Her advice for upcoming screenwriters: Keep writing and be very hard on yourself. Don’t hold onto praise, and find someone who loves you despite the poor quality writing you produce. Everyone writes terribly, and will only get better once the terrible writing is out of the way first. As on every project, there is naturally always a lot of writing and rewriting until everything is perfect. But it’s nice that you will always be able to come up with something else, and do something better eventually.
Grant also talked about how writing on a productions is a very collaborative process. She believes than things go smoothly when writing duties are down to a singular writer, with input from directors, producers, and others working on the production are also necessary to the process to get different perspectives on how to enhance one vision. As opposed to when too many writers are working together on one script – it’s not an easy process. The writers are almost competing to tell their own story.
She mentioned that television productions differ to film productions because television is a writer’s medium, whereas films are directors medium. On television, writers are only ever rewritten by the show-runners, but on films, the writer’s scripts can be written a number of times by a number of writers. It’s important to know who you’re writing for and what you’re contributing to a project. It’s key to know who’s vision you’re trying to fulfil.
Grant talked about the differences between adapting existing stories and events into screenplays and writing original work for yourself. There is a responsibility to stay true to the source material and capture the ideas behind what the original intended to convey, but to also stay true to what you feel comfortable with without pandering. This came up multiple times in her career such as when working on Pocahontas and on The Soloist; she decided that she had a responsibility to portray Pocahontas correctly for the young female demographic, being a good role model and realistic portrayal of an adventurous, athletic girl. As well as staying true to the true Pocahontas’ life story, and her not ending up with John Smith in the end. Not to mention it was important that while this film was intended to be light entertainment suitable for children, it was still condensing some of the dark times of American history in 90 minutes with song, as she put it. The idea had to still come across it was an important historical time, despite not necessarily being the core focus of the story.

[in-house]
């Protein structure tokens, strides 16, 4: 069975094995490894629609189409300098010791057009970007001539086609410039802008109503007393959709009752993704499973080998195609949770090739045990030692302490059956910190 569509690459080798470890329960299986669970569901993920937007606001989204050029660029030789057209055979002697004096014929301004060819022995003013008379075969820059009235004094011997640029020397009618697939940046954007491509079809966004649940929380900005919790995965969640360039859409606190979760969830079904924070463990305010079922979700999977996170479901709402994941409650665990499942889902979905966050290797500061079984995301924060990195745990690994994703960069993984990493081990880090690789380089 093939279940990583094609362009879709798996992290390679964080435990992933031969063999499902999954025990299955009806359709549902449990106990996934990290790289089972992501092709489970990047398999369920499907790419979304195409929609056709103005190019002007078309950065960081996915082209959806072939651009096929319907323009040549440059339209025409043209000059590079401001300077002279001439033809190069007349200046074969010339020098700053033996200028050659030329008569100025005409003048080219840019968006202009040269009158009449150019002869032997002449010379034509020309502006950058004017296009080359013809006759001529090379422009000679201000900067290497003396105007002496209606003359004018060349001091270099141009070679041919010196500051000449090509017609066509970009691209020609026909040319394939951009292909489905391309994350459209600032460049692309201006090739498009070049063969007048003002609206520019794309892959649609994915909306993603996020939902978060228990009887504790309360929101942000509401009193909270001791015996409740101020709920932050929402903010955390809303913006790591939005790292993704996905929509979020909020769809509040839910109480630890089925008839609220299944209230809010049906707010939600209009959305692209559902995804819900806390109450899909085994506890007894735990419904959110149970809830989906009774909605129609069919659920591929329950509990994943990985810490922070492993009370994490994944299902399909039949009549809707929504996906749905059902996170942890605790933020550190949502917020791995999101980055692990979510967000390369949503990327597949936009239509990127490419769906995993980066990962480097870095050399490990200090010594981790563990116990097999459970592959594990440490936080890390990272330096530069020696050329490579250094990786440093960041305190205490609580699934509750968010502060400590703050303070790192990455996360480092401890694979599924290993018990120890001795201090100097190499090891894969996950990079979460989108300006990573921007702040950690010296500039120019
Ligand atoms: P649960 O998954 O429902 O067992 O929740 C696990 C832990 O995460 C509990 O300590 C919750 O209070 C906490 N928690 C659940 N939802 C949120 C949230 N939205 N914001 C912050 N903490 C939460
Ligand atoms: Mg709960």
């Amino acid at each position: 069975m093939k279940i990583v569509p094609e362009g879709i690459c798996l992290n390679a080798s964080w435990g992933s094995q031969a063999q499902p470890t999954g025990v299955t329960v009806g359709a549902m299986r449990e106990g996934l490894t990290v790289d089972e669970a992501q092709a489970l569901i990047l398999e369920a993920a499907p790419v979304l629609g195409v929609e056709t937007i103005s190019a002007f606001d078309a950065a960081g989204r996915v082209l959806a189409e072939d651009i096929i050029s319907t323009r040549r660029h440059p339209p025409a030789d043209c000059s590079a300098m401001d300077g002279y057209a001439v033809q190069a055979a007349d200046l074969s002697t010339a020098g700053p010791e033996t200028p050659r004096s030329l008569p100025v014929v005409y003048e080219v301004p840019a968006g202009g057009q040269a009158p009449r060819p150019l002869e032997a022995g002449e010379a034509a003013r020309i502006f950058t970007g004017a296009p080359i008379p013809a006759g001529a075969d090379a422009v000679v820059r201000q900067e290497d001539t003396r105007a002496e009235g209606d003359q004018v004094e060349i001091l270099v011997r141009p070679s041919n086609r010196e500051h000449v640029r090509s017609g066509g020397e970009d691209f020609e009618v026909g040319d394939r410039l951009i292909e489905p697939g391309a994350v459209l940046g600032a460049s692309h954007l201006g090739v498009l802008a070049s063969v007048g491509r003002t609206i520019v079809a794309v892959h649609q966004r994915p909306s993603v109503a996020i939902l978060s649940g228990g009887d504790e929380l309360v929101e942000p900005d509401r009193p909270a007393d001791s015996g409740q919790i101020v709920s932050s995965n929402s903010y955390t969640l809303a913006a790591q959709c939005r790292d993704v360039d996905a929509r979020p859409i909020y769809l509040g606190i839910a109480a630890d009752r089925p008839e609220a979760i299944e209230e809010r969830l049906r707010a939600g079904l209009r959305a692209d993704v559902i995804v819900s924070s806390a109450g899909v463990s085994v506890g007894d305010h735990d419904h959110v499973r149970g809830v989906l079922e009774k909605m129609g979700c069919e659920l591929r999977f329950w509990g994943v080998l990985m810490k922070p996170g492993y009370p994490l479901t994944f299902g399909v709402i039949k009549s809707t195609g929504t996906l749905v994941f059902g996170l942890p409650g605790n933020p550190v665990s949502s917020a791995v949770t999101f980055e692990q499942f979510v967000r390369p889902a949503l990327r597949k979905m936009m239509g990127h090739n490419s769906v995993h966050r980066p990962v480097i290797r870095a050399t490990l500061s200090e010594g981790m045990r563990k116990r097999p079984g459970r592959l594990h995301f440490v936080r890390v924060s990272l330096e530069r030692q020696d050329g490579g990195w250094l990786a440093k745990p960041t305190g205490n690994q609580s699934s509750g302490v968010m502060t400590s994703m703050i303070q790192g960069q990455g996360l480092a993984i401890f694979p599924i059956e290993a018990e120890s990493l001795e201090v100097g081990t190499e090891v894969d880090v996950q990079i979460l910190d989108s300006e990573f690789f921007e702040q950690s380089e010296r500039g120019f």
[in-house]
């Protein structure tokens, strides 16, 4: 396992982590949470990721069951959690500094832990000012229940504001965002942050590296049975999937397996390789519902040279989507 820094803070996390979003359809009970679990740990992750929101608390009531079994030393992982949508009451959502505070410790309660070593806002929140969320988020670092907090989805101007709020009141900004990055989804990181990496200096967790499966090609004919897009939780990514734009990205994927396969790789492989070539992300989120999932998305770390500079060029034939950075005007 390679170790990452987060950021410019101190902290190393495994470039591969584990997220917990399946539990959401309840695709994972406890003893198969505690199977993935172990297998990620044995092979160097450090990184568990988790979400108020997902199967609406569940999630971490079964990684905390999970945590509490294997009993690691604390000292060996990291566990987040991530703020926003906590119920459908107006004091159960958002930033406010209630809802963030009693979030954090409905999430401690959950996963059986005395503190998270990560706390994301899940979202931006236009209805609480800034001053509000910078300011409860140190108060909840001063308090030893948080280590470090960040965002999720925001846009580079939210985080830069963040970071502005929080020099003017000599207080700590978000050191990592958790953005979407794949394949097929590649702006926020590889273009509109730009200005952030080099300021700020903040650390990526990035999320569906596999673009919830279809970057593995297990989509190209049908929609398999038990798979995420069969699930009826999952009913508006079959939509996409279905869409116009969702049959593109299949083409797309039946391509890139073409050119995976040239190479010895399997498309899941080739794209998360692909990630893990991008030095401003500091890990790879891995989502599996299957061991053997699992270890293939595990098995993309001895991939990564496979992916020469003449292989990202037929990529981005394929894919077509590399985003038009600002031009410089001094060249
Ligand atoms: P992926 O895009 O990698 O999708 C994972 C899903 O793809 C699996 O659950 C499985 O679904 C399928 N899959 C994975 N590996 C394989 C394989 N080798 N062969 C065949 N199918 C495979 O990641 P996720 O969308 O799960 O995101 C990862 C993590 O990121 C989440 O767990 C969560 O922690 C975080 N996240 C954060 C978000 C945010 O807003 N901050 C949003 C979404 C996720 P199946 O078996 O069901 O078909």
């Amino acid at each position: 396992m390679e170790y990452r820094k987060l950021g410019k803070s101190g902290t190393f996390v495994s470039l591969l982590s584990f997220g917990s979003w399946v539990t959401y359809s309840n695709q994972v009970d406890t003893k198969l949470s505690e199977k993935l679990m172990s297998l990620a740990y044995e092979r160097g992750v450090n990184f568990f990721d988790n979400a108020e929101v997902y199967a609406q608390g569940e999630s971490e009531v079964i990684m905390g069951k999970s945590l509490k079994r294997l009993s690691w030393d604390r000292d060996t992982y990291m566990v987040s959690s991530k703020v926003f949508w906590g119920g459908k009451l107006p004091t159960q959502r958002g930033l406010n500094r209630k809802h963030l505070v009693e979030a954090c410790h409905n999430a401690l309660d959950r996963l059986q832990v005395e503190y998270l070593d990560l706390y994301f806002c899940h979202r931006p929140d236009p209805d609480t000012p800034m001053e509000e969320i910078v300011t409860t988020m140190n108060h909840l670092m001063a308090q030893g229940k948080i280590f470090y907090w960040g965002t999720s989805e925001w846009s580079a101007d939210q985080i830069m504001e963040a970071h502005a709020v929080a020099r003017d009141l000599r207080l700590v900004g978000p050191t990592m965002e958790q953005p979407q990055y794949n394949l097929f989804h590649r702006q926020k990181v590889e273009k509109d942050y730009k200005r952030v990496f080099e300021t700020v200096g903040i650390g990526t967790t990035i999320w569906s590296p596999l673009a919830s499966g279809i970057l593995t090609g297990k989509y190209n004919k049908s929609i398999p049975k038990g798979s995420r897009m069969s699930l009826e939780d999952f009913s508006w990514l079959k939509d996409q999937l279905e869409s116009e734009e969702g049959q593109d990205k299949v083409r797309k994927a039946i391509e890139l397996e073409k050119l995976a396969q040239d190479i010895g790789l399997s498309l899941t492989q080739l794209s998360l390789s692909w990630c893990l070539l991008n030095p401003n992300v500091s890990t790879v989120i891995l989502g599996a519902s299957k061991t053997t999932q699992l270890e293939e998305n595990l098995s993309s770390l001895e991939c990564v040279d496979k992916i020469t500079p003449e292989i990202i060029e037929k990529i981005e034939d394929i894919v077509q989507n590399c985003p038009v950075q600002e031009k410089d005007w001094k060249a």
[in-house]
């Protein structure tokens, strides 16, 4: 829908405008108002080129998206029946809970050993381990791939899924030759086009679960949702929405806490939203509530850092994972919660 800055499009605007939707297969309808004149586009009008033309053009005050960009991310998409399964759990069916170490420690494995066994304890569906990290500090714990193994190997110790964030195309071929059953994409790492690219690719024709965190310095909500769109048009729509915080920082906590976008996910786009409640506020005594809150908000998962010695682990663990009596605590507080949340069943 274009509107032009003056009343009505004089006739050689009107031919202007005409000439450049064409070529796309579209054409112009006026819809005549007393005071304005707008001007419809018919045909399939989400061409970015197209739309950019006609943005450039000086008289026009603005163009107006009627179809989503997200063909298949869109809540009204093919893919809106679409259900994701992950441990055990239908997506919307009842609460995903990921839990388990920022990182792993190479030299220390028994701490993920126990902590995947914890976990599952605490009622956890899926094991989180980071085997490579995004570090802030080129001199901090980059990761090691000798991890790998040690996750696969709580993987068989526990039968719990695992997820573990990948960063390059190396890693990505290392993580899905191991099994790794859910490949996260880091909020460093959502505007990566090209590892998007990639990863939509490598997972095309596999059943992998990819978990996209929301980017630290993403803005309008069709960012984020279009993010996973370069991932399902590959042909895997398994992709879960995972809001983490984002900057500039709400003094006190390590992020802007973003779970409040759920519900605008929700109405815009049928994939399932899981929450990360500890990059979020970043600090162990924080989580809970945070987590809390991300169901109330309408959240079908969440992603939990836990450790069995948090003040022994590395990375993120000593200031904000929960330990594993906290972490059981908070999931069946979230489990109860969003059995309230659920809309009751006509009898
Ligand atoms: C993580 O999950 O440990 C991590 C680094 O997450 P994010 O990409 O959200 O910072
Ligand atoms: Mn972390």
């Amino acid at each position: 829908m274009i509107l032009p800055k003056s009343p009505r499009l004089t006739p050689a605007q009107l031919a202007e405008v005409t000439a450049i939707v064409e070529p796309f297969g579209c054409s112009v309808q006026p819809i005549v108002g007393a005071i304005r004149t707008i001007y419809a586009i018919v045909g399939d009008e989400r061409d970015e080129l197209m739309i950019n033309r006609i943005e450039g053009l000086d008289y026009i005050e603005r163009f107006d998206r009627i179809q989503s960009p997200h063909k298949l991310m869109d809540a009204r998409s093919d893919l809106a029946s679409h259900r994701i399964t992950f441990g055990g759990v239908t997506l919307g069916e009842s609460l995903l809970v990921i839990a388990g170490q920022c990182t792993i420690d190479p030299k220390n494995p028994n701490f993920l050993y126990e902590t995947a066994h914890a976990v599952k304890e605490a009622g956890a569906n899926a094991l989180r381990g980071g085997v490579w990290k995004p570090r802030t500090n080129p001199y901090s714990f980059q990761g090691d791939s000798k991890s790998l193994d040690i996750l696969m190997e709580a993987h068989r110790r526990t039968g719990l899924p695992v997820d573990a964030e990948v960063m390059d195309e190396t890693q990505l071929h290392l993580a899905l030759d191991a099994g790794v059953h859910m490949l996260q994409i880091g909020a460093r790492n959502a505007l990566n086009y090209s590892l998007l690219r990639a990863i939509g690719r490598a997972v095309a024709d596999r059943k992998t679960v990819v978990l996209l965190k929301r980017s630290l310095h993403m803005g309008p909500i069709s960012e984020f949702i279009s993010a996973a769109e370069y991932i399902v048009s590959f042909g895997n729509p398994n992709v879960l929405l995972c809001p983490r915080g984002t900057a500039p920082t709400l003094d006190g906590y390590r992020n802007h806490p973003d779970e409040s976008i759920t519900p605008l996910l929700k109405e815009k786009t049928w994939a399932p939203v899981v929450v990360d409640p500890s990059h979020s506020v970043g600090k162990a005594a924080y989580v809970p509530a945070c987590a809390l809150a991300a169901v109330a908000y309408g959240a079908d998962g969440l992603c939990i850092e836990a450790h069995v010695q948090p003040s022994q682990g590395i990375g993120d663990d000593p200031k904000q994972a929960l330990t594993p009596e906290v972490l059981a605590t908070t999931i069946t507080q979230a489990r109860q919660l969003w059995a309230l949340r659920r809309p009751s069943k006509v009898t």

Similarly on The Soloist, a decision was made to remove a character from the script entirely, who was present in the real life story the film was based on, but what the character represented and contributed in the overall context of the story was better applied to another character. This decision didn’t take away from what the film attempted to say about the character Steve Lopez’s life, despite changing factual events.
Susannah Grant has been lucky enough to work on varying genres on films, with varying degrees of creative control. She’s written male characters, female characters, young, old, black and white, from all across the world, and all across time. She’s had the opportunity to have her unique voice heard and is now using what she’s learned over the course of her career to impart some of her wisdom to the next wave of writers coming into the industry.